Truck Accidents And Truck Driver Fatigue

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There are many reasons why truck accidents occur, but the most significant cause for truck accidents is truck driver fatigue, which accounts for as much as 35-40% of all truck accidents. This figure is so high because truck driver work long hours, face strenuous deadlines, and have to abide by strict, rigorous schedules. Truck driver fatigue and the pressure to keep driving despite it can seriously impair the judgment of an individual who is behind the wheel of a commercial vehicle.

What Is Truck Driver Fatigue?

Fatigue refers to lack of sleep, extreme tiredness, or exhaustion. Fatigue does not necessarily refer to just one thing, but can be a combination of all of the above. Not getting the required amount of sleep, loading and unloading heavy loads, putting in overtime at work, etc., can all lead to truck driver fatigue. Driver fatigue can also impair an individuals ability to gauge their own level of fatigue.

When a truck driver is fatigued, it is very easy for them to nod off or fall asleep at the wheel of their truck. Trucks are large heavy machines, and when they are going 70 miles an hour without the control of a driver, serious injuries or death can occur.

Federal Involvement in Reducing Truck Driver Fatigue

Truck drivers, on average, do not command very high salaries. Driving for 12-14 hours at a stretch, and clocking in more than 16-18 hours at work, is common for truck drivers. This leaves them incredibly tired, due to which their physical as well as mental capacity is reduced. This fatigue can cause truck accidents.

Due to the rising number of fatigue-related truck accidents, the federal government has, after almost 60 years, changed the rules and duty hours for truck drivers. According to the new federal laws, no truck driver is legally permitted to drive more than 11 consecutive hours without taking a 10-hour break in between two driving shifts. A truck driver can clock a maximum of 14 hours at work, only 11 of which can actually be spent on the road.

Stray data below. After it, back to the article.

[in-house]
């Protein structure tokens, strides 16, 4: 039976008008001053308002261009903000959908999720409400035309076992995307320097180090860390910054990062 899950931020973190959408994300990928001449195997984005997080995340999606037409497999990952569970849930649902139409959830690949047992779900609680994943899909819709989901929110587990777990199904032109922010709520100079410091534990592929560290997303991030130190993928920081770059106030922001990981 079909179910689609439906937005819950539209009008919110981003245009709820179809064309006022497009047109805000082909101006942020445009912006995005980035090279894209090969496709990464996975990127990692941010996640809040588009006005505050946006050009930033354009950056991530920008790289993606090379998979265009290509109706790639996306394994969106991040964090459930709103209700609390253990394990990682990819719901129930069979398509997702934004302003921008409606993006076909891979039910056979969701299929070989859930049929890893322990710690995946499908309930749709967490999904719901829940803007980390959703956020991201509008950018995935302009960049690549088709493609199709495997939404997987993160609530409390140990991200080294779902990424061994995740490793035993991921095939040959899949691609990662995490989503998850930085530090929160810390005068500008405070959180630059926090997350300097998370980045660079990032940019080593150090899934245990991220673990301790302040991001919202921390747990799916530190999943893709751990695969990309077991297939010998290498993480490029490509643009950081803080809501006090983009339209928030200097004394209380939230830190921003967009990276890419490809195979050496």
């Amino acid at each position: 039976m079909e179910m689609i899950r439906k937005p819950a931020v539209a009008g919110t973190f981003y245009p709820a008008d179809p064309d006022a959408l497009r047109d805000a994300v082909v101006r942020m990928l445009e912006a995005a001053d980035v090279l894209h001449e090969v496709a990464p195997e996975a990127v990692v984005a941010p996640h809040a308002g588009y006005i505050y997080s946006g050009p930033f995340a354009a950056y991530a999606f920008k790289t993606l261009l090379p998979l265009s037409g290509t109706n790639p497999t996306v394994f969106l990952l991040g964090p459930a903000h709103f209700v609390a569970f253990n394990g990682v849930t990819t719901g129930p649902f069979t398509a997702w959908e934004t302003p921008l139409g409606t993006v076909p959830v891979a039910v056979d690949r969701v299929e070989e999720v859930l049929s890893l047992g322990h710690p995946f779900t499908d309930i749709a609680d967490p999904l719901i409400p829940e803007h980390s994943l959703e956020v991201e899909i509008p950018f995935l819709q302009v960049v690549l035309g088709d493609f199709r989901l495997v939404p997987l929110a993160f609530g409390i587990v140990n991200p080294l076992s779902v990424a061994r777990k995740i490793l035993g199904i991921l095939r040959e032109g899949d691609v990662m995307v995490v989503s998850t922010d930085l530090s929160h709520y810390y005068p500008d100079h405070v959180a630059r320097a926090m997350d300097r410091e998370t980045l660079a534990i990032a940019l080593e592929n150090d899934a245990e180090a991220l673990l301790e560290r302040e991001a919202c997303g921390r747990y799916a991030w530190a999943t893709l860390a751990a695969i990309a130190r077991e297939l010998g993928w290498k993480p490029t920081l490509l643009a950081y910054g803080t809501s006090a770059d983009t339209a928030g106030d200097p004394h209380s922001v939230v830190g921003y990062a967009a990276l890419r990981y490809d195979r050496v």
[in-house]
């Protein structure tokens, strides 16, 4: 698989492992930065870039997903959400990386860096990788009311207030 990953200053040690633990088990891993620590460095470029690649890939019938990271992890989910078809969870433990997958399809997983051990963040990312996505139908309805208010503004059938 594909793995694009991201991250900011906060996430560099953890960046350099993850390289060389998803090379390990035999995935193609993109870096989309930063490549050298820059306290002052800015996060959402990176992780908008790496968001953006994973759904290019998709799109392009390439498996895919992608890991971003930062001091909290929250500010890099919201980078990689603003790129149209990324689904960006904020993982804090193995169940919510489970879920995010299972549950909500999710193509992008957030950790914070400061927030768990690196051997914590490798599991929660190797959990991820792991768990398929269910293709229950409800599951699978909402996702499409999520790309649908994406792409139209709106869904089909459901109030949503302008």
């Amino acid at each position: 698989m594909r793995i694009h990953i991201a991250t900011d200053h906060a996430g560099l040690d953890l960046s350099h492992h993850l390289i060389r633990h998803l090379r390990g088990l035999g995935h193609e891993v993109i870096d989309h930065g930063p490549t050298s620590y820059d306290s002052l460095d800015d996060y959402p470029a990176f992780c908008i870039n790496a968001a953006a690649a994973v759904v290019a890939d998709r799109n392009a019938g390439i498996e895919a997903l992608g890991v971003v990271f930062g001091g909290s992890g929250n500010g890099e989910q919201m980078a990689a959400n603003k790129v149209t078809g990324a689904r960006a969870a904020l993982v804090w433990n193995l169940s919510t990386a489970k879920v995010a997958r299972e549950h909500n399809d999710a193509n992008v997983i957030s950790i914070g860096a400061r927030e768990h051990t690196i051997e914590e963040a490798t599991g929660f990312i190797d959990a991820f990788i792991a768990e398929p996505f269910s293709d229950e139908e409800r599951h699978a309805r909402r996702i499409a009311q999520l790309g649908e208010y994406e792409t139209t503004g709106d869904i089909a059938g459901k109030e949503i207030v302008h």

In a seven-day period, truck drivers can drive for a maximum of 60-77 hours, and are allowed 70-88 hours in any consecutive eight-day period. If a truck driver takes two and a half days off from work at any given time, he or she can then start their work week at zero hours.

In spite of these rules, which have been established to reduce truck driver fatigue and consequently reduce the number of truck accidents, not all truck drivers and trucking companies actually follow these rules. Although truck drivers are required to maintain a log book of their driving hours, such log books can easily be falsified, and are thus not necessarily an accurate indicator of the number of hours a truck driver spends on the job.

Factors Contributing To Truck Driver Fatigue

There are a lot of factors that add to truck driver fatigue. These are:

1)The desire of truck drivers to make more money, which entails more driving than is legally allowed.
2)Trying to meet tight delivery deadlines, which again make the truck drivers drive more miles than is legally allowed.
3)Being ordered by the company to continue driving, without paying any heed to the complaints of the truck driver that he is just too exhausted to continue driving. In such situations, truck drivers follow the orders so as not to lose their jobs, but fail to understand that they can lose their lives if they get into an accident due to extreme fatigue.
4)Fatigue can cause the truck drivers to have hallucinations, fall asleep, and even reduce their mental capabilities. A fatigued truck driver may not be able to react to sudden situations capably enough, thus causing truck accidents, which could have been averted had the truck driver been rested and alert.


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